The Greatest Hoax: “these are not short term weather events.” Interview By Ruth Bailey


A little over a week ago, on November 18, an intimate creative collective in Washington DC – Little Salon was treated to the debut performance from neo-classical pianist-cum-electronic producer, Taylor Rose Jordan, otherwise known as The Greatest Hoax. If that name sounds familiar, well, it would appear in deciding on his moniker, Jordan has taken a subtle jab at one Oklahoma Senator, Jim Inhofe, author of the book The Greatest Hoax – a call to arms for climate skeptics everywhere.

Which leads us to what’s especially intriguing about Jordan as by day he’s far from a creative musician. He spends his days at Capitol Hill, Washington DC, a location renowned for determining the congressional demands of the United States, working as part of a team of climate scientists taking part in the controversial climate change debate. Jordan himself admits to the influence derived from the heated discussion (pun intended) surrounding him and his encounters with policy makers and the extent to which these have affected the creation of his musical alter ego.

“Most people would think, “Oh, you deal with all this climate change and data, apply that to certain algorithms and make music from it,” but I’m constantly surrounded by these unintended debates on climate change and going home after work and sitting at the piano is the exact opposite. It’s the one place I do get to relax and it’s the one place I get to take my mind off of it.”

The juxtaposition couldn’t be more real. How does a classically trained musician hailing from the prestigious Music College of the University of North Texas find his way to Capitol Hill?

Well, according to Jordan, jazz, rather than his love, classical, is the focus for many UNT graduates. So, when finding himself with little to do following graduation, he turned instead to an internship offer from a friend in DC.

“I did it and then after it they wanted to hire me and, so, I stayed here and kept getting promoted. I realised, I guess I’m going to do this. I guess I’m going to go back to school, so I went to John Hopkins University and I got a Masters degree in Climate Science.”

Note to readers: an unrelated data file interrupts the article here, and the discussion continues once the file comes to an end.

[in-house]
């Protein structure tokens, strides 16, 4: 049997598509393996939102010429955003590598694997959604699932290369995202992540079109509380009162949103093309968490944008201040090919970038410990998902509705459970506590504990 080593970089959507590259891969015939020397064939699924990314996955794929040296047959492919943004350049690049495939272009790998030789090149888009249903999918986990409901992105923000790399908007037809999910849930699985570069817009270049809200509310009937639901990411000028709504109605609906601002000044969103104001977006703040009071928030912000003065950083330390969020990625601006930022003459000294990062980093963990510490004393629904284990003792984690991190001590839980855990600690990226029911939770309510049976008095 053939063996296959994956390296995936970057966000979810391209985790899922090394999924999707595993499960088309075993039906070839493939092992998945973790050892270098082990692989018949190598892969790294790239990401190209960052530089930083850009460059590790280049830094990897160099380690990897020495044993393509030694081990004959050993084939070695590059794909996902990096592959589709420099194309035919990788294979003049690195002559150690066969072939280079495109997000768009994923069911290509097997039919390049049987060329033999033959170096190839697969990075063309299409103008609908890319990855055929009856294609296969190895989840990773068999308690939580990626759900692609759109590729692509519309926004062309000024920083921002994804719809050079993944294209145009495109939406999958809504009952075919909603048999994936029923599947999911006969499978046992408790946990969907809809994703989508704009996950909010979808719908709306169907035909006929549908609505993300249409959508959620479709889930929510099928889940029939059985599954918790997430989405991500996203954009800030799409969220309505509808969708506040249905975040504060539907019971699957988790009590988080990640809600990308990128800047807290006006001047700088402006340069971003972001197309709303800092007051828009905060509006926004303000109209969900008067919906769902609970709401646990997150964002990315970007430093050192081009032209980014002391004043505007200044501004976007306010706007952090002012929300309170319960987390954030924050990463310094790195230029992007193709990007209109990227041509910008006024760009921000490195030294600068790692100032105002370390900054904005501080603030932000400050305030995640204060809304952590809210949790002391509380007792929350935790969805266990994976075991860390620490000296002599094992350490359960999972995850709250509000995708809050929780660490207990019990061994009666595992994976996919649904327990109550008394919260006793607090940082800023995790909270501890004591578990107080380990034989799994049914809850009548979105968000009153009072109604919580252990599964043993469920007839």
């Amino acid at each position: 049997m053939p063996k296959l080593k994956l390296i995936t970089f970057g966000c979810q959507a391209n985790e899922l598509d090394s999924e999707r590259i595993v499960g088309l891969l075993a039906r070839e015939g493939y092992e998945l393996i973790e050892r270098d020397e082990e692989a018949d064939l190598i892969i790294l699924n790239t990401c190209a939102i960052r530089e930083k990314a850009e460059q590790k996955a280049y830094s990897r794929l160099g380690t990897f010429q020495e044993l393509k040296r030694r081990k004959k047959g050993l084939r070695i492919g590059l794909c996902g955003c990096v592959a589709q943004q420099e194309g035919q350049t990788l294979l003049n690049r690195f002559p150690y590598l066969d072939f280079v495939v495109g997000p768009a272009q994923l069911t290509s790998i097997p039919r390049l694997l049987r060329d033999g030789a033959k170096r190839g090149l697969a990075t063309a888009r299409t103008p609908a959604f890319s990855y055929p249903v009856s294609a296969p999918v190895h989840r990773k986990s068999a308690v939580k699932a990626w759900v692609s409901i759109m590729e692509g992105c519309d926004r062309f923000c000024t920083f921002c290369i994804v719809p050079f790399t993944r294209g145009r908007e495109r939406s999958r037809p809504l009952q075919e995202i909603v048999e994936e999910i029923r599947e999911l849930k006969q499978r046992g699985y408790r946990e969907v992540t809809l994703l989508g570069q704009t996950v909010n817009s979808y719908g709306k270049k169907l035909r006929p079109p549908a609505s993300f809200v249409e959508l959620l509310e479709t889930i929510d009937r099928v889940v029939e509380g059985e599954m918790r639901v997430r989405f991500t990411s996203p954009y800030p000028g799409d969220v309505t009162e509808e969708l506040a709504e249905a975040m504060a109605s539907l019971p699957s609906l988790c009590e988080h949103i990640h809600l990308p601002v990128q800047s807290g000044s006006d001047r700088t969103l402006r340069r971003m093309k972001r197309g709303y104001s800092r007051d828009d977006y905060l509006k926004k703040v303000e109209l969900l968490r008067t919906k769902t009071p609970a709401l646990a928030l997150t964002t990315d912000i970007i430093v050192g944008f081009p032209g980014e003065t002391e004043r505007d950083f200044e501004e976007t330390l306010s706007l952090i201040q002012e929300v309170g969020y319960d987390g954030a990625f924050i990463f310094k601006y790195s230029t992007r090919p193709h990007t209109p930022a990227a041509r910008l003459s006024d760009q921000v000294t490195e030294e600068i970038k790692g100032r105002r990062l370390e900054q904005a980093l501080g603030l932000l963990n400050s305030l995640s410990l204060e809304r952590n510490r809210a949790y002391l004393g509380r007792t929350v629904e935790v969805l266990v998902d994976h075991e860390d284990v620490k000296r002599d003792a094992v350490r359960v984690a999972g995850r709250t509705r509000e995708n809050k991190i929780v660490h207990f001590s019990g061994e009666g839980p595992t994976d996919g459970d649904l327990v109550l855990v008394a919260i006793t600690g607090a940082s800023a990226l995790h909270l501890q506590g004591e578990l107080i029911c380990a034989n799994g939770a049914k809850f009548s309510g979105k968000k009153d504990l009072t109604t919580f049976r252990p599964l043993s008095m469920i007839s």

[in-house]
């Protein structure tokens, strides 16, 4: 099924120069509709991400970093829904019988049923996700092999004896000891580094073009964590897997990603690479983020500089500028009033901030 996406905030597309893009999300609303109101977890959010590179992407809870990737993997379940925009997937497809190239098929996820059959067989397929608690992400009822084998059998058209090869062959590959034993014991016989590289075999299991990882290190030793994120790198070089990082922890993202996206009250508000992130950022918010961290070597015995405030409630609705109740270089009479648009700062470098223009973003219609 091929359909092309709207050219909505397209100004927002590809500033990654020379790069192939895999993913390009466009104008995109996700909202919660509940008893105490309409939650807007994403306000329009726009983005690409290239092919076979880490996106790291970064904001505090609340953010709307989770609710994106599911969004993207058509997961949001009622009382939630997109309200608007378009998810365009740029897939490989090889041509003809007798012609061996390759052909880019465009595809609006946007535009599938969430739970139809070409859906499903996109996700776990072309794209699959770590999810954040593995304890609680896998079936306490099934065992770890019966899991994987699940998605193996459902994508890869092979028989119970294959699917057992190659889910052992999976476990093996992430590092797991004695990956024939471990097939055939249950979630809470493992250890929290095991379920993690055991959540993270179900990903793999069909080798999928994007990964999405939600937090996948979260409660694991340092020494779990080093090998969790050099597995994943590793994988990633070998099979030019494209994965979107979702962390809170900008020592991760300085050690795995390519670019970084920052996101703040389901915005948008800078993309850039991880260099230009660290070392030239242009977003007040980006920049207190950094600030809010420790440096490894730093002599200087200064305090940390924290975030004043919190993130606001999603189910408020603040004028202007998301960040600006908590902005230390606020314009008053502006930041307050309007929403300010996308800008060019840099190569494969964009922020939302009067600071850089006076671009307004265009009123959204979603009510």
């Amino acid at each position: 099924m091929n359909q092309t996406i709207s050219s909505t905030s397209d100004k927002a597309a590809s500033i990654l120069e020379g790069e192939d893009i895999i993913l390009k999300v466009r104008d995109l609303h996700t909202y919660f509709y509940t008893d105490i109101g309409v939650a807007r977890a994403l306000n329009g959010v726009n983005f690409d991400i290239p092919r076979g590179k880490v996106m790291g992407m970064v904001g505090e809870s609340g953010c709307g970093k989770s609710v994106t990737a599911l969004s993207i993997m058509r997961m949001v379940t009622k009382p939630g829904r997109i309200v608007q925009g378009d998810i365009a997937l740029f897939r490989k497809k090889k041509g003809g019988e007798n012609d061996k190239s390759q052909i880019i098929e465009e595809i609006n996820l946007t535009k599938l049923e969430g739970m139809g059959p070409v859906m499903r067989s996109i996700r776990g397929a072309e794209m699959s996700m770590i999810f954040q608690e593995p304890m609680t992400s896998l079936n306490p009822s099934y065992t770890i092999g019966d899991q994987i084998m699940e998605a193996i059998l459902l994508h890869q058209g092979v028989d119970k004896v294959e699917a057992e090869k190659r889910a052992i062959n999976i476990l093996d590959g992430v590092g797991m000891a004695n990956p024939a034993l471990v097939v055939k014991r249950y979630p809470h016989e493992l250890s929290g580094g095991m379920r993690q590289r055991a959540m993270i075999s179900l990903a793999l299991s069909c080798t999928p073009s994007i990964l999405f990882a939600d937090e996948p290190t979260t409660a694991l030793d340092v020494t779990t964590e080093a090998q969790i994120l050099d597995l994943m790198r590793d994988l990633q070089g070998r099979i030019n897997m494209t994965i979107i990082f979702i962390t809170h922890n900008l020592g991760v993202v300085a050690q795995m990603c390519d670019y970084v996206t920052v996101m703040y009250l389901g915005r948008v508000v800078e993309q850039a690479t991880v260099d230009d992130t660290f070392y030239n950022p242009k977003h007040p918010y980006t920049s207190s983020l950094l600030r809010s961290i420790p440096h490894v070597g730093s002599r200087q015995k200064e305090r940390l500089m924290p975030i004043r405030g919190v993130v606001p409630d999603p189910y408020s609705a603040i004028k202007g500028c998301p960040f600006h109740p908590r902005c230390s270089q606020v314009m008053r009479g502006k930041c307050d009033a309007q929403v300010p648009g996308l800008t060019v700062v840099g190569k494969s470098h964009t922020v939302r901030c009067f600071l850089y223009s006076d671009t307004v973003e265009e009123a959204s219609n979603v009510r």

Jordan’s debut EP ENSO, released this month, is named for this daily connection to the longitudinal El Niño Southern Oscillation (ENSO) process and lies as testament to both his comprehension of classical arrangements, fueled by analog synthesizers, as well as to his desire to create emotive pathways for listeners into the perplexing world of climate change.

“That’s pretty much why I chose the name, I thought it was pretty cool. ENSO is definitely one of the multidecadal processes that takes long periods of time, and these are not short term weather events.”

In tribute to his classical composition approach, Jordan has chosen to name every track throughout the album with the title Opus and a corresponding number. ‘Opus 30’, for example, or ‘Opus 21’.

“I kind of wanted something so innocuous that it allowed people to take their own view on my songs without having some pre-dispositional notion about what it should mean to that person.”

Claiming now to be done with the Opus nomenclature, he alludes to another project which is underway, built on yet another concept collection of his, Memoria.

With a cross-promotional single release, ‘Pythogens’, out as well, completed with EP producer, Jon Zott, demonstrating a livelier, housier song, Jordan is showing signs of becoming one prolific and successful artist.

In a discussion about the future, further collaboration is raised as a possibility, with Jordon citing his eagerness to one day work with his idols, including Olafur Arnulds and Kiasmos, as well as Nils Frahm. For now though, the ideal will be to hone his craft through live performances and, perhaps, get into film score composition.

“I’d love to work with anybody or everybody. But at the same time that’s how I grow up. I played with the strictly classical. I’d love to score for film but I don’t know anybody yet. I’m starting to get a little more press and become a little more known.”

“I would love to play more live sets. I would love to play in places that might be more, sort of, receptive to it. A little niche area, where this kind of music will be appreciated.”

Regardless of what the future holds, one thing is certain, The Greatest Hoax musically is not for skeptics of the Jim Inhofe variety, he’s the genuine article.

The Greatest Hoax debut EP, ENSO, is available via Bandcamp


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I find myself in a 'looping state of mind' more often than not.